There’s no “I” in Team: What One Elite Athlete Brings to Intel Every Day

Janne Mueller-Weiland

Janne Müller-Wieland is the ultimate team player. As a member of the German Field Hockey team, she helped bring home a bronze medal in the 2016 Rio Olympics. Now, as an Intel team member, she’s figuring out ways individual athletes and teams can win more of their own medals.

 

From High Performing Athlete to High Performing Professional
After writing her MBA thesis on high potential athletes in the workforce, Janne soon found herself among their ranks. Her introduction to Intel was through the Athlete 365 mentoring program and when she was looking for her next opportunity, Intel had a place for her. Janne shares, “I was just amazed that finally a corporation understood the potential talent that is within athletes.”

Janne is still competing with the German Field Hockey team and needed a role that would allow her to pursue her goals on and off the pitch. “Intel supported my transition from sports to business in every possible way,” she says. “They understand when I need to train, but they also trust me and give me challenges at work. It’s a nice balance of not only supporting an athlete, but also seeing the benefit they can bring to the business side of things.”

An Ambassador for all Athletes
Janne has woven her athletic and professional experiences in a variety of ways over the year and a half she’s been with Intel. In her role as the Technology in Sports Ambassador, Janne focuses on the ways technology can help athletes be more successful and help teams win more medals. “There’s a huge potential in sports to use technology and innovation to enhance even more performance,” she says.

From working with the Intel Olympic teams in the United States to the German team and beyond, her contributions are helping Intel offer solutions for teams across the world. Janne is also part of the Intel Ignite program, which is like a startup incubator within the company. “The most exciting thing is the combination of everything I’ve been doing. Seeing how Intel approaches a partnership with the International Olympic Committee and how complex it really is,” she shares. “It’s exciting to see from that perspective.”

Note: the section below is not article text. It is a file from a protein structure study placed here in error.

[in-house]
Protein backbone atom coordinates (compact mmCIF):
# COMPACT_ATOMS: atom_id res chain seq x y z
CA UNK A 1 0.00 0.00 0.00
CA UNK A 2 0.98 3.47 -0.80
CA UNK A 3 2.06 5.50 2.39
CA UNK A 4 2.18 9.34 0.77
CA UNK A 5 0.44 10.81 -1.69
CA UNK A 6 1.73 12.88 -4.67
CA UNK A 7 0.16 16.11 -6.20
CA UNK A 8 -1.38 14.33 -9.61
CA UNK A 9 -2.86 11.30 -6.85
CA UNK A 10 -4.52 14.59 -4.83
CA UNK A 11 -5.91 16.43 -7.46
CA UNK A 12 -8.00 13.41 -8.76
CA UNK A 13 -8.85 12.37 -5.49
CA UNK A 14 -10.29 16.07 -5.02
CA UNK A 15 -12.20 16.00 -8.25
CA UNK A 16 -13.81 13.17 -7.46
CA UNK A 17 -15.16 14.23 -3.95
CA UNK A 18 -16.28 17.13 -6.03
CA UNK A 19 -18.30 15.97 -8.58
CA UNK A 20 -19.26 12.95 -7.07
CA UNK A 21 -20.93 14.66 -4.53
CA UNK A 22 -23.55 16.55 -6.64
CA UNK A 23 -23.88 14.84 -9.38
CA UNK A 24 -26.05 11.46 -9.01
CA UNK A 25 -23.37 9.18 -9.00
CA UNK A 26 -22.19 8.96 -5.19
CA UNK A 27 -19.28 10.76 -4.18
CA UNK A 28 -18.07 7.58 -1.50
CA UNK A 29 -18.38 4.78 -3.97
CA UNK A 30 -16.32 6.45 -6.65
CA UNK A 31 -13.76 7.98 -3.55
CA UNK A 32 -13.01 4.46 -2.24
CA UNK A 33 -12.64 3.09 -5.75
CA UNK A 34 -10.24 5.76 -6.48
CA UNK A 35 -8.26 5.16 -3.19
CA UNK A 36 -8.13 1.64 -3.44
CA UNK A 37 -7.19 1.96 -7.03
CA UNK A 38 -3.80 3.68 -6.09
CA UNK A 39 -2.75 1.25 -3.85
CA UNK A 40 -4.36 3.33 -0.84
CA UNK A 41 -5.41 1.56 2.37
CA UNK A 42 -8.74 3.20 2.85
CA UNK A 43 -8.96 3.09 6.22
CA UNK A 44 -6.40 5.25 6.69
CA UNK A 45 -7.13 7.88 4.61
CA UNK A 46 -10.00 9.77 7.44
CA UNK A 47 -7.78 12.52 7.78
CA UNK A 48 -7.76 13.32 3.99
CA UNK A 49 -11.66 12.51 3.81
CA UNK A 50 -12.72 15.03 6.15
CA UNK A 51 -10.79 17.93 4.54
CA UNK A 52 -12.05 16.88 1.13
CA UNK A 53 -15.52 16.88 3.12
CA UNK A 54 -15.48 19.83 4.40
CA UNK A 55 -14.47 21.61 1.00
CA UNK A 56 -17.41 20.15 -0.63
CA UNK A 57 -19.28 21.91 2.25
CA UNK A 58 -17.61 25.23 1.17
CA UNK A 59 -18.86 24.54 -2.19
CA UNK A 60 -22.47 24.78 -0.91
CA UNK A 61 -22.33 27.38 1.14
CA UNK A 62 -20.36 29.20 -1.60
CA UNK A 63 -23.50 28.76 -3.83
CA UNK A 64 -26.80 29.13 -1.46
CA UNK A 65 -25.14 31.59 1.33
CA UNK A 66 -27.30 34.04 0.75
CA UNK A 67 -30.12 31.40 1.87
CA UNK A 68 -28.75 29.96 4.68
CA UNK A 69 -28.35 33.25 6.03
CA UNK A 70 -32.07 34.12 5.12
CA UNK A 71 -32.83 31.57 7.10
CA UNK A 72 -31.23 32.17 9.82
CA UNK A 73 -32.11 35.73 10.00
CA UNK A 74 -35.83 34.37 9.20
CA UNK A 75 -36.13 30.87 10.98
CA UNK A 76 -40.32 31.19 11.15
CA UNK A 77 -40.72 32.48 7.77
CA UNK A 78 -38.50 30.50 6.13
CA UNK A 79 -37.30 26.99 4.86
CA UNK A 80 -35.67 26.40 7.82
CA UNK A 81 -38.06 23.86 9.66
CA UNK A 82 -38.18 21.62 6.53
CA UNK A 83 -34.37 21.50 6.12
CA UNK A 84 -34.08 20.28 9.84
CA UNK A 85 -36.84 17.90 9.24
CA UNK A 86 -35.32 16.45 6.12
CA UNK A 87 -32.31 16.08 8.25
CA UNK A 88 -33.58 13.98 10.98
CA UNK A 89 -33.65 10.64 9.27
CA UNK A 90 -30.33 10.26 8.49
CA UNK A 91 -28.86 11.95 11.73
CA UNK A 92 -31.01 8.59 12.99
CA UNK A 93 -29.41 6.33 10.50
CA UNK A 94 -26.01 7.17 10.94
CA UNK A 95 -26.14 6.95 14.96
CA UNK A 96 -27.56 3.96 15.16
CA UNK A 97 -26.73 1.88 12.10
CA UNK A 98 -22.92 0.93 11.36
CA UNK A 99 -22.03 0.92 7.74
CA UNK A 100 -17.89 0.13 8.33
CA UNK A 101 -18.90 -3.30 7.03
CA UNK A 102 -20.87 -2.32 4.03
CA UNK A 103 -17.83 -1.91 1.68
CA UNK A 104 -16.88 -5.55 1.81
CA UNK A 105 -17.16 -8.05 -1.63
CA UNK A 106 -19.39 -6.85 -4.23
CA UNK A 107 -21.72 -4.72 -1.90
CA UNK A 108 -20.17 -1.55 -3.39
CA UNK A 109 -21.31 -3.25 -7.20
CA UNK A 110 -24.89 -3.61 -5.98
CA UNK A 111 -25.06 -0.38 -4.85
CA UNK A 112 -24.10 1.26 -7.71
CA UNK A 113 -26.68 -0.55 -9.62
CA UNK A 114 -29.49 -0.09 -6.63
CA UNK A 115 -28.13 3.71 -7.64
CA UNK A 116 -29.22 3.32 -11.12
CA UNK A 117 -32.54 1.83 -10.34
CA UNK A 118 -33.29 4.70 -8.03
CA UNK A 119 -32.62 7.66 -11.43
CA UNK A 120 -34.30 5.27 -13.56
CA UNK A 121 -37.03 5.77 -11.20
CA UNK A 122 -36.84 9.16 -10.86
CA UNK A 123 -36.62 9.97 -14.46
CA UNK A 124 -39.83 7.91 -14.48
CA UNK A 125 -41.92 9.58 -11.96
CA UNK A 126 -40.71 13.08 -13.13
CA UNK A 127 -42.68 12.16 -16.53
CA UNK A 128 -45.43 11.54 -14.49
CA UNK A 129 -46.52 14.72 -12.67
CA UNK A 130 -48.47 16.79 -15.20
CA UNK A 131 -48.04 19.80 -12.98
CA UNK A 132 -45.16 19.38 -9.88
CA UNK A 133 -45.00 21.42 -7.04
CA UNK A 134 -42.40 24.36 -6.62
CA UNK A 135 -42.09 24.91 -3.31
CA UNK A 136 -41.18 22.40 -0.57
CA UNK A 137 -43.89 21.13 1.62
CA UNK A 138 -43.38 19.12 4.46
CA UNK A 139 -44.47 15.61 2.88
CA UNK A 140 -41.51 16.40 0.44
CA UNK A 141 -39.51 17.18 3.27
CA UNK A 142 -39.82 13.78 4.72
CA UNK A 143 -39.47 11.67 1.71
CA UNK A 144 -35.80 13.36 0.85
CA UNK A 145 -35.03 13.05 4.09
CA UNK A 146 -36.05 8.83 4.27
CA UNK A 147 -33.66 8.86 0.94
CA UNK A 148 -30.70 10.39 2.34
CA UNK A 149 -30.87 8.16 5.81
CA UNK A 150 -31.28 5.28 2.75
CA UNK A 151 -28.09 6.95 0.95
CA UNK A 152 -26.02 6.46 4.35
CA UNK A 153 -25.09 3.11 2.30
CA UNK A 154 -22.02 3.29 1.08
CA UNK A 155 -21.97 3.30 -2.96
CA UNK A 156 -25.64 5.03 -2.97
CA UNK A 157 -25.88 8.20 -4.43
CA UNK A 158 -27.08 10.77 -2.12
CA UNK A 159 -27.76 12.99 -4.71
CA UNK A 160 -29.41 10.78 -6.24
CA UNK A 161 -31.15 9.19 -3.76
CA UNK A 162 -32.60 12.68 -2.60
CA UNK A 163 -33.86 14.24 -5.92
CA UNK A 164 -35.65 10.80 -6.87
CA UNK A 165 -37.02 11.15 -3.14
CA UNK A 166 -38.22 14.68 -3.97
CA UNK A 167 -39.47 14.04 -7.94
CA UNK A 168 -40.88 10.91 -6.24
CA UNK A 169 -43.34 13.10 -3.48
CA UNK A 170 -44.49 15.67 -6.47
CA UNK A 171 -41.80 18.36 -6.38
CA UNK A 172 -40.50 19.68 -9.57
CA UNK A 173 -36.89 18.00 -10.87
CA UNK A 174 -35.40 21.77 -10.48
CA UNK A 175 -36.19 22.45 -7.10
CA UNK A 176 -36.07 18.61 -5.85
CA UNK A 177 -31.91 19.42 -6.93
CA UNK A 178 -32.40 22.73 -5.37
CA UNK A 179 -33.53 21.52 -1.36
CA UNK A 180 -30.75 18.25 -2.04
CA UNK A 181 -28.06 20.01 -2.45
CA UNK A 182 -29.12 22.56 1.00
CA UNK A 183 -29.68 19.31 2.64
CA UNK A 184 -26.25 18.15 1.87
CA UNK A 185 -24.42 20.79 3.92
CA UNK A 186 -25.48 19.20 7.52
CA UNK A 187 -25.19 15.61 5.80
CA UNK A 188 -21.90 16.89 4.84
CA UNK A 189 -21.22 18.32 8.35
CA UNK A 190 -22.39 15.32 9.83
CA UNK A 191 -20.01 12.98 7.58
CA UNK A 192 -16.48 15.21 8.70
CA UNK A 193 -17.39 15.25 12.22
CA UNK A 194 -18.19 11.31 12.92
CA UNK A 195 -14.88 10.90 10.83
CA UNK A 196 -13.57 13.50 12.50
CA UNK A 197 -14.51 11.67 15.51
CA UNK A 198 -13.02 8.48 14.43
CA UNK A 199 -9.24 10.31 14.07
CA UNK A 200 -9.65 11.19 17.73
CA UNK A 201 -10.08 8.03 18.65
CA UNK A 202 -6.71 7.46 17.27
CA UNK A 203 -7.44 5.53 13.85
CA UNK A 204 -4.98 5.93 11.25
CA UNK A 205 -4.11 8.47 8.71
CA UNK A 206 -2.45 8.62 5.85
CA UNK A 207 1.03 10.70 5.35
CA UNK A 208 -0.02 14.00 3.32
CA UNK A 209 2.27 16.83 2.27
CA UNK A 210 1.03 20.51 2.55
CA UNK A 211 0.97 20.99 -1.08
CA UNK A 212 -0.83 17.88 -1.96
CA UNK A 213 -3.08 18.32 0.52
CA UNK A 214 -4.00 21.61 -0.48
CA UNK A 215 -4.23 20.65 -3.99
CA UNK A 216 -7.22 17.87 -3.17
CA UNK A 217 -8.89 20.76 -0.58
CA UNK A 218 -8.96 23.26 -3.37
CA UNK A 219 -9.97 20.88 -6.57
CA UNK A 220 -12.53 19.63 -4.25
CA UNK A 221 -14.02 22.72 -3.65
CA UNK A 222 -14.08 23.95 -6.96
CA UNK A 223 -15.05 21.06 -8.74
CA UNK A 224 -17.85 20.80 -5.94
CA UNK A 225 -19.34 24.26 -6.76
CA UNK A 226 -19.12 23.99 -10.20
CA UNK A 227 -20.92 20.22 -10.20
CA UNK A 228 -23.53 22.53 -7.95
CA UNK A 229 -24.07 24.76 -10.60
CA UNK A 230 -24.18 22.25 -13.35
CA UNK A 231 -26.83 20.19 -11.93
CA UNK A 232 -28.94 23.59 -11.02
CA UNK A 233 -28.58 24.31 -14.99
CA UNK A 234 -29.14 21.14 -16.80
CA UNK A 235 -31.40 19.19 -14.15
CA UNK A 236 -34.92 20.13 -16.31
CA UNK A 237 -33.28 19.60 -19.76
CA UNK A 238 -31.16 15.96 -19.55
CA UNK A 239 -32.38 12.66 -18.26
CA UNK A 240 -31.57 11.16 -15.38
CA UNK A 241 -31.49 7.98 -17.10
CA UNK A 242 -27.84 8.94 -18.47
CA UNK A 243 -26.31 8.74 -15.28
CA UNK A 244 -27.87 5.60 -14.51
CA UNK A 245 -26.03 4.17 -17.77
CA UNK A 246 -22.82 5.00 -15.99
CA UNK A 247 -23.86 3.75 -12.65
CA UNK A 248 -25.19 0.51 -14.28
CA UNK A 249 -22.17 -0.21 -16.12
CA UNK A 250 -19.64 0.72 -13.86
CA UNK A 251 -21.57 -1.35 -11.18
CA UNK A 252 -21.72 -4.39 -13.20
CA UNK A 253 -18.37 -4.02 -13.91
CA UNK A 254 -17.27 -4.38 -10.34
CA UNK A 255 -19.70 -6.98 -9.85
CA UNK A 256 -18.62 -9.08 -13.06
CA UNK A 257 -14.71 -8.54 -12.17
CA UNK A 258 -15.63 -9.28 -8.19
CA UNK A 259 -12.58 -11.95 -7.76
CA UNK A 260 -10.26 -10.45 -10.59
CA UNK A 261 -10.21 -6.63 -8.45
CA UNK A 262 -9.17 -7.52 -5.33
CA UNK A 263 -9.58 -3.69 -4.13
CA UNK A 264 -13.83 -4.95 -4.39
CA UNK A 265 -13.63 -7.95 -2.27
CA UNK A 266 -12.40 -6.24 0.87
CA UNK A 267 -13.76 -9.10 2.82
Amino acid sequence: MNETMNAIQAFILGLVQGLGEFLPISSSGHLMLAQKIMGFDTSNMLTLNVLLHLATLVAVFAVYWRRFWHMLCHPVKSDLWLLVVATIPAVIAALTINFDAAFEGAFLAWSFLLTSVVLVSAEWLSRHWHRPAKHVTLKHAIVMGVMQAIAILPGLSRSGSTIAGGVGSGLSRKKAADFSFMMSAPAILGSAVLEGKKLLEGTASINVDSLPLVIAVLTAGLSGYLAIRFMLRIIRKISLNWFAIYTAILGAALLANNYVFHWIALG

When Winning isn’t Easy
Janne comes from a family of field hockey players, but she didn’t set out to compete at the Olympics. It just happened naturally over time. As a teenager she started playing on the German national teams and before she knew it, she was representing Germany at the 2008 Beijing Olympics. “I was the youngest team member and I was at the Olympics. And from that moment on, when you go to the Olympics once, it’s contagious. Once you’re there once, you just want to go again and again and again.”

In Beijing, the team lost the semi-final match and their chance at a bronze medal. In 2016, they returned to the Olympics in Rio, and encountered a similar situation. “We were in the semi-final and having had that Beijing experience, I kept telling the team, ‘I’ve been there before. I’m not going to do it again. We will win bronze,’” she shares. “And that’s what we did. From every failure something good comes of it.”

Bringing Your Best to Your Career
Everything Janne has been through as an athlete has helped her transition into a high-performance workplace. From bringing a learning mindset, to knowing how to lead a team, her hockey skills are never wasted at work. And she thinks every athlete can bring their best to a business career.

“Some athletes think they’re not good enough because they come from a sport where they are at the top of their game and then they come into a role they haven’t done before, so they don’t think they have a lot to give,” she says. “What we have to understand as athletes is that it’s more about having courage and self-confidence to dive right in and learn everything you need to for your role.”

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